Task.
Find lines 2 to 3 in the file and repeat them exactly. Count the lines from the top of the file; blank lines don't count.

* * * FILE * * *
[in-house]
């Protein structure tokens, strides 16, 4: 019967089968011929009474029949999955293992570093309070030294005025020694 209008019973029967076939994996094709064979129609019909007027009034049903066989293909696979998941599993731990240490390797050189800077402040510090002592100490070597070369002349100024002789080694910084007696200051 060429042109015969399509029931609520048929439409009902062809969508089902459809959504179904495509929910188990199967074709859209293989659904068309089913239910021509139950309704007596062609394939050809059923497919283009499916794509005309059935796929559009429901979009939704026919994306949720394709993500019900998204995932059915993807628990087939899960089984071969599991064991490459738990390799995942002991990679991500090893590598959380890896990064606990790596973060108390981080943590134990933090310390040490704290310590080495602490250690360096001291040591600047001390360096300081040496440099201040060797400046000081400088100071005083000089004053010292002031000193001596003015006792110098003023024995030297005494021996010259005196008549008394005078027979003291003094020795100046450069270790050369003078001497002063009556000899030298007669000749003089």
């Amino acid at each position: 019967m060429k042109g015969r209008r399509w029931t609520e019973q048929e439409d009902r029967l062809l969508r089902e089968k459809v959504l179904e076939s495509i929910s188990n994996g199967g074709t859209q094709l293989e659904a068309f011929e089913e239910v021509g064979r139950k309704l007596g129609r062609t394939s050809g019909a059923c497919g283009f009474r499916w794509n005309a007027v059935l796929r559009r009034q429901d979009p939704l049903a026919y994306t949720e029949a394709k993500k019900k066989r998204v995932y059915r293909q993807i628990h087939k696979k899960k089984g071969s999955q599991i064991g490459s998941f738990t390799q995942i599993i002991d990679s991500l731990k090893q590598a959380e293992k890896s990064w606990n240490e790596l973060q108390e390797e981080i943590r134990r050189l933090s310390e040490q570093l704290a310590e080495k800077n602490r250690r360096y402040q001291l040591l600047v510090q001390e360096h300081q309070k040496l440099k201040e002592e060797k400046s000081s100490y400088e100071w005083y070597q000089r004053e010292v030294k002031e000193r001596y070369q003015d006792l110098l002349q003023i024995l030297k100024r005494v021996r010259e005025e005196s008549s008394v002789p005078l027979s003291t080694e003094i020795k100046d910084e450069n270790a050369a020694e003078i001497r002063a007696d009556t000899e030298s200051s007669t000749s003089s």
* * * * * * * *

């Protein structure tokens, strides 16, 4: 019967089968011929009474029949999955293992570093309070030294005025020694 209008019973029967076939994996094709064979129609019909007027009034049903066989293909696979998941599993731990240490390797050189800077402040510090002592100490070597070369002349100024002789080694910084007696200051 060429042109015969399509029931609520048929439409009902062809969508089902459809959504179904495509929910188990199967074709859209293989659904068309089913239910021509139950309704007596062609394939050809059923497919283009499916794509005309059935796929559009429901979009939704026919994306949720394709993500019900998204995932059915993807628990087939899960089984071969599991064991490459738990390799995942002991990679991500090893590598959380890896990064606990790596973060108390981080943590134990933090310390040490704290310590080495602490250690360096001291040591600047001390360096300081040496440099201040060797400046000081400088100071005083000089004053010292002031000193001596003015006792110098003023024995030297005494021996010259005196008549008394005078027979003291003094020795100046450069270790050369003078001497002063009556000899030298007669000749003089």
């Amino acid at each position: 019967m060429k042109g015969r209008r399509w029931t609520e019973q048929e439409d009902r029967l062809l969508r089902e089968k459809v959504l179904e076939s495509i929910s188990n994996g199967g074709t859209q094709l293989e659904a068309f011929e089913e239910v021509g064979r139950k309704l007596g129609r062609t394939s050809g019909a059923c497919g283009f009474r499916w794509n005309a007027v059935l796929r559009r009034q429901d979009p939704l049903a026919y994306t949720e029949a394709k993500k019900k066989r998204v995932y059915r293909q993807i628990h087939k696979k899960k089984g071969s999955q599991i064991g490459s998941f738990t390799q995942i599993i002991d990679s991500l731990k090893q590598a959380e293992k890896s990064w606990n240490e790596l973060q108390e390797e981080i943590r134990r050189l933090s310390e040490q570093l704290a310590e080495k800077n602490r250690r360096y402040q001291l040591l600047v510090q001390e360096h300081q309070k040496l440099k201040e002592e060797k400046s000081s100490y400088e100071w005083y070597q000089r004053e010292v030294k002031e000193r001596y070369q003015d006792l110098l002349q003023i024995l030297k100024r005494v021996r010259e005025e005196s008549s008394v002789p005078l027979s003291t080694e003094i020795k100046d910084e450069n270790a050369a020694e003078i001497r002063a007696d009556t000899e030298s200051s007669t000749s003089s």